Rhys Ifans is back in the news, and it’s really bad news. Rhys Ifans sat down for an interview with Janice Turner of The Times UK, and it’s being called “the interview from hell” and “the worst celebrity interview ever” and “a journalistic farce”. Maybe people don’t care about Rhys all that much these days – he has a long history of douchey behavior and his career isn’t all that great these days – but I didn’t really think it would get THIS bad. The reaction in the UK press has been a lot of hand-wringing and inside-the-media circle-jerks – go here and here to read two prominent reactions to the piece. So what exactly happened during “the interview from hell”? Unfortunately, you have to be a paid subscriber to The Times to read the whole thing, so here are some highlights:
*Before the interview even took place, Turner was instructed not to ask Rhys about A) Sienna Miller, B) slapping a guest at a BAFTA party in 2008, C) his girlfriend Anna Friel and her plans to freeze her eggs until he’s ready for fatherhood (which Friel had said herself). Turner meets Ifans at a London hotel.
*Janice Turner asks Rhys about his Welshness and Rhys turned surly and condescending. Turner writes that he’s “one of those actors who believes that he’s an ‘artist’”. Turner also writes that he has a “low opinion of journalists… He wants to make it absolutely clear to me that I am his intellectual inferior. When I try to clarify, he just talks over me until I am silent.”
*When asked if Rhys thought about press regulations, he consulted with his publicist about whether or not he should say anything, and then “he mumbled something about the press requiring ‘liberty’ but contended ‘they should also be curtailed when they f–king lie.’” By then, Turner writes, he was glaring at her and she knew the conversation had gone sour.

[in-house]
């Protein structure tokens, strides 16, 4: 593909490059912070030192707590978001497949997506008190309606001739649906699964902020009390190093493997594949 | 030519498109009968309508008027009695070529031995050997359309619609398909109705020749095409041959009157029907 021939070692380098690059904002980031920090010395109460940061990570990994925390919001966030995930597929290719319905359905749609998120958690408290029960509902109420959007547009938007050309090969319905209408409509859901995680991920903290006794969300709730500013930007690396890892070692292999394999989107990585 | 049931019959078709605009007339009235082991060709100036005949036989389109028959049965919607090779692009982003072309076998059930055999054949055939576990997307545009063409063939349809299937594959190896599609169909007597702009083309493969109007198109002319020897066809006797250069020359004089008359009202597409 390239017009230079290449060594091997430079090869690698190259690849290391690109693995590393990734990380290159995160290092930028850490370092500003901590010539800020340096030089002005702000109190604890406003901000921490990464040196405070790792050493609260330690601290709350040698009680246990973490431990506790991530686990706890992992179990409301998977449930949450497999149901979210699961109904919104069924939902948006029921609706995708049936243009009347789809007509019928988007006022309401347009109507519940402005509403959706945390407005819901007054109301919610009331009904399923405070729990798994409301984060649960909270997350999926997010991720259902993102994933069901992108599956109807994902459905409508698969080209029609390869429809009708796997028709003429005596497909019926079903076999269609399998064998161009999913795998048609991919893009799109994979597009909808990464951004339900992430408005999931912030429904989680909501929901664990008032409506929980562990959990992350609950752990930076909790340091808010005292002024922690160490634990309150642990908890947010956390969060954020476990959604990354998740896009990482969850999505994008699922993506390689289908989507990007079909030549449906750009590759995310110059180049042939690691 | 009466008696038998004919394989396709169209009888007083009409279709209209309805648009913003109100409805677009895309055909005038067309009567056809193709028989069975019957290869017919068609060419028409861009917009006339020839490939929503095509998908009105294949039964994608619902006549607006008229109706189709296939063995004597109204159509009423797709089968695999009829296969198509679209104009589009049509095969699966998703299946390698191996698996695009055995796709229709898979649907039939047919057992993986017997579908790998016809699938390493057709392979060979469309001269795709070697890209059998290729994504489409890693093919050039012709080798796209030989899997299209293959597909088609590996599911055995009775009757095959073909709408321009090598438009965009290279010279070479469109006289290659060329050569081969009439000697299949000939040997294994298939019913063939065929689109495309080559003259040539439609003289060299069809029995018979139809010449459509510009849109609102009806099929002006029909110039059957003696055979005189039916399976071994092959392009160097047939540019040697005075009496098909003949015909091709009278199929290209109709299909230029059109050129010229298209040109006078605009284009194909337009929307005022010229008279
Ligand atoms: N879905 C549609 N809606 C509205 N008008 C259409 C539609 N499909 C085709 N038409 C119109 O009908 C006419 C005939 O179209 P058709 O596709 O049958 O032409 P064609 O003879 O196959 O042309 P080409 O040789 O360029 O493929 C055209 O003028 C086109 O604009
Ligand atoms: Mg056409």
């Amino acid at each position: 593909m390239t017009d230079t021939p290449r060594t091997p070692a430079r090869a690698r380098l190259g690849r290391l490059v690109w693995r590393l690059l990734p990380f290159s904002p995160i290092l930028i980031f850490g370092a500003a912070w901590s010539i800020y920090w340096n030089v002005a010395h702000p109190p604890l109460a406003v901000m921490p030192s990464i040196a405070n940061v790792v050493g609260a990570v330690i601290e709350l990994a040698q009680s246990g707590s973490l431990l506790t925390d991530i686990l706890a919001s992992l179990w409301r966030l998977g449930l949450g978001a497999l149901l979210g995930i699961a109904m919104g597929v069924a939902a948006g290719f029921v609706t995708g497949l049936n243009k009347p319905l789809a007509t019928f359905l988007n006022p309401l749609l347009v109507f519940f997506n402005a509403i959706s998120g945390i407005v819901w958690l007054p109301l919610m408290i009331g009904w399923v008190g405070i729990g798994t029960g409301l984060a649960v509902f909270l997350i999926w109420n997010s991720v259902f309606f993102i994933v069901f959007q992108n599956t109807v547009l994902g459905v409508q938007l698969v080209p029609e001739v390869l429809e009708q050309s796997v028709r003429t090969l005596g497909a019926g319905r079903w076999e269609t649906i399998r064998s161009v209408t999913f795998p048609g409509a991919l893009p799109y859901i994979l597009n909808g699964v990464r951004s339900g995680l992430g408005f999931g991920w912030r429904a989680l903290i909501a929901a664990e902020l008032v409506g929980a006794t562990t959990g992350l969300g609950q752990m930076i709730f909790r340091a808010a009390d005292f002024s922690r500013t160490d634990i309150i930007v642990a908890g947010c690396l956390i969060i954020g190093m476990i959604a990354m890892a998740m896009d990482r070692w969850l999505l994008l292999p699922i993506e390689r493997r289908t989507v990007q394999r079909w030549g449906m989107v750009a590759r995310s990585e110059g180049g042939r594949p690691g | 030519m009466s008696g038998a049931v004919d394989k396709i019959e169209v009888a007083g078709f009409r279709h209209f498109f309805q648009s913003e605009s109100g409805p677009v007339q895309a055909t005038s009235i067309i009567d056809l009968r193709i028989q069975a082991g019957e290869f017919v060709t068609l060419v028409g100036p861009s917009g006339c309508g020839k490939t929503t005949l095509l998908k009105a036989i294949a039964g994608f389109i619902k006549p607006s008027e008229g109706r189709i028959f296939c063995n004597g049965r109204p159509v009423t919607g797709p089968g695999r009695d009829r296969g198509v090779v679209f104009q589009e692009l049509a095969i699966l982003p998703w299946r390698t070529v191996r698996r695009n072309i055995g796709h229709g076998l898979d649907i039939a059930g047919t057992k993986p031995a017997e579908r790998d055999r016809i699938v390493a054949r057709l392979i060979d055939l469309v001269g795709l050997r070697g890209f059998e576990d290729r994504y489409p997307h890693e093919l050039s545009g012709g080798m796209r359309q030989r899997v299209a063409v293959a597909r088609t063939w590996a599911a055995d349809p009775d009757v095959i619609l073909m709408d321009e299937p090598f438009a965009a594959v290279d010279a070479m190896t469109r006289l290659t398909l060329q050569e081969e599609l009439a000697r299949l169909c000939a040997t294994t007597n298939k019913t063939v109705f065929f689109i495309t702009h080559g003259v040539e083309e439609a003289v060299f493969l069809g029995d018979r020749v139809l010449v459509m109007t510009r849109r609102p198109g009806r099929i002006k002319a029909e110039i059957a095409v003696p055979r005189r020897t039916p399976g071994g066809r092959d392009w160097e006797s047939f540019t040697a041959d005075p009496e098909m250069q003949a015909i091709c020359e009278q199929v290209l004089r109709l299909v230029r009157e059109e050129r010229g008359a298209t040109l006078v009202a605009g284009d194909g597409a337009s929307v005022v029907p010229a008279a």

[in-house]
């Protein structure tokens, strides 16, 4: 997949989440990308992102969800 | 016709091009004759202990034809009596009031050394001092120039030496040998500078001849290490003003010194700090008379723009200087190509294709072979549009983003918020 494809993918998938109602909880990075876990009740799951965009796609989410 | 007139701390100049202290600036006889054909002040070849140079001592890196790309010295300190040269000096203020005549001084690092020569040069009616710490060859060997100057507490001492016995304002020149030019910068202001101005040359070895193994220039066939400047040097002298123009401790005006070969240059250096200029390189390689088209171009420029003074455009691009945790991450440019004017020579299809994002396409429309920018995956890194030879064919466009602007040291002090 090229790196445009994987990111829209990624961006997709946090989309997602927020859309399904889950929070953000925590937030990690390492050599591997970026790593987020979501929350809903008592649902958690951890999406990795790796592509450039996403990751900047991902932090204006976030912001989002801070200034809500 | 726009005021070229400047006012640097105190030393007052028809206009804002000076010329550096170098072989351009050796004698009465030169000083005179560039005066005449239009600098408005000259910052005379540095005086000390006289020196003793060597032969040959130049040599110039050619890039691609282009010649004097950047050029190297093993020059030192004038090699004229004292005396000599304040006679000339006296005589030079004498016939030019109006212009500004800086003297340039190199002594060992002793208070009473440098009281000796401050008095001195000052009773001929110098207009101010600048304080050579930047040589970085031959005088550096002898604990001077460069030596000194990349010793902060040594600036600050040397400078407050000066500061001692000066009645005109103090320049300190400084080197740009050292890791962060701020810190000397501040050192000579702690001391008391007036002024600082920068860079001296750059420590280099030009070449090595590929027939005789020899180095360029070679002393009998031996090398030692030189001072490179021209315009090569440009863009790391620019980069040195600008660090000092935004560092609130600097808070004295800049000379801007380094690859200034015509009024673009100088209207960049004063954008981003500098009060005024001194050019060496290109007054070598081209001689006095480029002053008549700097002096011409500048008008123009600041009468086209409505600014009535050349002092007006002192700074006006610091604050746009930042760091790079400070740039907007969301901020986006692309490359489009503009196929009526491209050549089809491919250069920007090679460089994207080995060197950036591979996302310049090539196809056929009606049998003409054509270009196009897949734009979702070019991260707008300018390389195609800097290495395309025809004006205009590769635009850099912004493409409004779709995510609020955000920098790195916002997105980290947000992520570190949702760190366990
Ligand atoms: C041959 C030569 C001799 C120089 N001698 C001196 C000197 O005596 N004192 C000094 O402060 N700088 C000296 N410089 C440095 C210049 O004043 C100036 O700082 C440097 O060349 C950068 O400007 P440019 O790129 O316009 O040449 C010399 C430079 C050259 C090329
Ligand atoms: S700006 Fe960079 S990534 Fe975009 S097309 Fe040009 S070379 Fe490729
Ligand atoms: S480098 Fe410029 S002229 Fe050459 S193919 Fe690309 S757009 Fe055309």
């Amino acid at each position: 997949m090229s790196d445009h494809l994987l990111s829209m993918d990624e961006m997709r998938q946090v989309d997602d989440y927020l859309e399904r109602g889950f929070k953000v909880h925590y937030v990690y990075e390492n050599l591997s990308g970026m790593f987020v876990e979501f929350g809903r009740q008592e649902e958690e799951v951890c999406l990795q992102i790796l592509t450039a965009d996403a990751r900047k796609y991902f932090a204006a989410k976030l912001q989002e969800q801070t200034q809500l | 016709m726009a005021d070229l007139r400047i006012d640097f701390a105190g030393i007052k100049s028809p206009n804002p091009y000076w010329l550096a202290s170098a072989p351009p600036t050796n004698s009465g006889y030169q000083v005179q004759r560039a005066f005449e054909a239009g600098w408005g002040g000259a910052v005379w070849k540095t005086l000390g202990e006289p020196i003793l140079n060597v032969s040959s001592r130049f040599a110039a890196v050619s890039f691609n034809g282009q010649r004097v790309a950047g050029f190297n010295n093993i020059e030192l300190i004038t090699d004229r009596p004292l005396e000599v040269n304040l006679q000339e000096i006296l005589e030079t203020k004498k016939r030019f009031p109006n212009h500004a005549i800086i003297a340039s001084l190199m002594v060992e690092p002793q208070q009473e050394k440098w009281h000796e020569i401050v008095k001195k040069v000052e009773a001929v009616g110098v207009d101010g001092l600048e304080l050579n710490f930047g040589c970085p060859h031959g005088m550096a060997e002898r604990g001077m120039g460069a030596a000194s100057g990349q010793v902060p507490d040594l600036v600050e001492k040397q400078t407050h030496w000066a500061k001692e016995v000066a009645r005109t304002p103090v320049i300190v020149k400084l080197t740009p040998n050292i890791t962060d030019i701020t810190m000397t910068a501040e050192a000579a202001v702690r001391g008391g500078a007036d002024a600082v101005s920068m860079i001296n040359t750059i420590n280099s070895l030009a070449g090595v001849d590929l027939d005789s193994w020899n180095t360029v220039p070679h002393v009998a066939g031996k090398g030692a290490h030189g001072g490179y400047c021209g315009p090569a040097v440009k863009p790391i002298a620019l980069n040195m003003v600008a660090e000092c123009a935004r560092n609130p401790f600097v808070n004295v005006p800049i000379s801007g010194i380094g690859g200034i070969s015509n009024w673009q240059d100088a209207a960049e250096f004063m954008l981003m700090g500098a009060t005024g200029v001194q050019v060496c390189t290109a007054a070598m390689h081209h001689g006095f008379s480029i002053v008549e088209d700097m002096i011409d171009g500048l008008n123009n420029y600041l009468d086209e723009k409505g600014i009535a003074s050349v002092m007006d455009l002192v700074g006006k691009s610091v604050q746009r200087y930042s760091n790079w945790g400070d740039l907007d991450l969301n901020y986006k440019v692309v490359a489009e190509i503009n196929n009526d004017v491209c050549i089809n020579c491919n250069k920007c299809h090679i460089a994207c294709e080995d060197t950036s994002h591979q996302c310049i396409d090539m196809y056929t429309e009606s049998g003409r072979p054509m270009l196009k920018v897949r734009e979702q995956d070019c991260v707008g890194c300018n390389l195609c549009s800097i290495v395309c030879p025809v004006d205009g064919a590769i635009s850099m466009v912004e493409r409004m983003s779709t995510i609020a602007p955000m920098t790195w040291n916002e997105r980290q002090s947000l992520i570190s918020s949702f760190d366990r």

*When asked about his relationship with Anna Friel, he says “What do you want to know? Do I worm the cat?” I worm the cat and I f–king wash up and I mow the lawn… No, I worm the lawn and I mow the cat.”
*When asked about his career success, Ifans replied: “I don’t give a s–t.”
*”Every topic seems to irritate him more”, she wrote. So she tried her “emergency question, the one guaranteed to flatter and distract conceited or angry interviewees.” What book is he reading? “After saying he was reading about Rasputin, he descended rapidly into a expletive-laden response that, wrote Turner, ‘spirals downhill’.”
*She asked a question about the government which was the straw that broke the camel’s back, apparently. At first he just says, “I dunno, there’s two, isn’t there?” Then he ended the interview with “F—k off. I wanna end this interview now. I’m bored with you. Bored. Bored.”
*Post-interview, Rhys’s publicist sends frantic emails “explaining” Rhys’ behavior, claiming that he was on antibiotics and he was “coming to terms with bad news he’d received a few weeks ago in Wales.” The publicist claimed that one of Turner’s questions had set him off but Rhys had “really enjoyed” meeting her. Then Rhys (or “Rhys”) sent flowers.
A lot of the hand-wringing about this piece is about how ALL celebrity profiles are stupid and they need to end because it’s just an exercise in futility. But I disagree. I think a lot of the junket press stuff could end, because those are just gauntlets in boredom for the actors, with every outlet asking the same questions over and over. But there’s a grand tradition to the magazine or newspaper profile, and some actors are able to handle themselves well. It’s a skill like any other, something to be developed through practice and trial and error. Channing Tatum is great interview in print. As is Angelina Jolie, Jennifer Lawrence, Chris Evans, Liam Neeson, and yes, Gwyneth Paltrow. It’s not that you have to like the celebrity to enjoy a good celebrity profile or interview, it’s that the celebrity has to be quotable, interesting, and willing to play along with being questioned. Honesty helps, but it isn’t the most important thing.
Rhys Ifans made several rookie mistakes, which surprises me. First, assume that you’re always on the record. You can’t just tell the interviewer to “f—k off” and not expect that to make it into the profile. Two, stop whining. Don’t bitch and moan and be sour and nasty. Three, just be game for whatever.
Photos courtesy of WENN.